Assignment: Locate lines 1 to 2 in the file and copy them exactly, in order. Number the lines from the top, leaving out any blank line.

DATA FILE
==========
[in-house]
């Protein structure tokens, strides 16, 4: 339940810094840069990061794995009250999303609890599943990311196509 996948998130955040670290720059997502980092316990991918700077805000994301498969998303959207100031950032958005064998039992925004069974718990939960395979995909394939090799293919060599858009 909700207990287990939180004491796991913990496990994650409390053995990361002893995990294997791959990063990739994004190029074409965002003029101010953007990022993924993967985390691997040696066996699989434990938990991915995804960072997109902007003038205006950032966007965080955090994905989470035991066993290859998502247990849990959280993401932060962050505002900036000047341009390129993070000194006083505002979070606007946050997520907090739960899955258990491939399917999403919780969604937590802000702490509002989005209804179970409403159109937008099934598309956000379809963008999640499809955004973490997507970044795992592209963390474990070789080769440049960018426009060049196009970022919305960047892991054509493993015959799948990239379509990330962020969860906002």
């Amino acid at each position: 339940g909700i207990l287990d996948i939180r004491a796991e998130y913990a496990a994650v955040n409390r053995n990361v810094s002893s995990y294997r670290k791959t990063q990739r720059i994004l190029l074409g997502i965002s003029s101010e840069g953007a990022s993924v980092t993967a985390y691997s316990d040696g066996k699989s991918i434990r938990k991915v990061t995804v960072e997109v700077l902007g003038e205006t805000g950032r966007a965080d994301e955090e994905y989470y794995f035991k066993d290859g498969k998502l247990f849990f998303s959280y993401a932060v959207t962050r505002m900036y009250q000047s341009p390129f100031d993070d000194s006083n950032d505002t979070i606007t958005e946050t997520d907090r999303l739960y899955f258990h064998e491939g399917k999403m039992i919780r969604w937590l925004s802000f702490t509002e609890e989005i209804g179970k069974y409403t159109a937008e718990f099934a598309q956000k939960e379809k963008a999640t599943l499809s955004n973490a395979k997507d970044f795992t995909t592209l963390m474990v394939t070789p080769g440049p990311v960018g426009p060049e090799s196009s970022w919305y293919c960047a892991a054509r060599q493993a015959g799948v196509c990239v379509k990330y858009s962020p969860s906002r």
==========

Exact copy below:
[in-house]
């Protein structure tokens, strides 16, 4: 339940810094840069990061794995009250999303609890599943990311196509 996948998130955040670290720059997502980092316990991918700077805000994301498969998303959207100031950032958005064998039992925004069974718990939960395979995909394939090799293919060599858009 909700207990287990939180004491796991913990496990994650409390053995990361002893995990294997791959990063990739994004190029074409965002003029101010953007990022993924993967985390691997040696066996699989434990938990991915995804960072997109902007003038205006950032966007965080955090994905989470035991066993290859998502247990849990959280993401932060962050505002900036000047341009390129993070000194006083505002979070606007946050997520907090739960899955258990491939399917999403919780969604937590802000702490509002989005209804179970409403159109937008099934598309956000379809963008999640499809955004973490997507970044795992592209963390474990070789080769440049960018426009060049196009970022919305960047892991054509493993015959799948990239379509990330962020969860906002």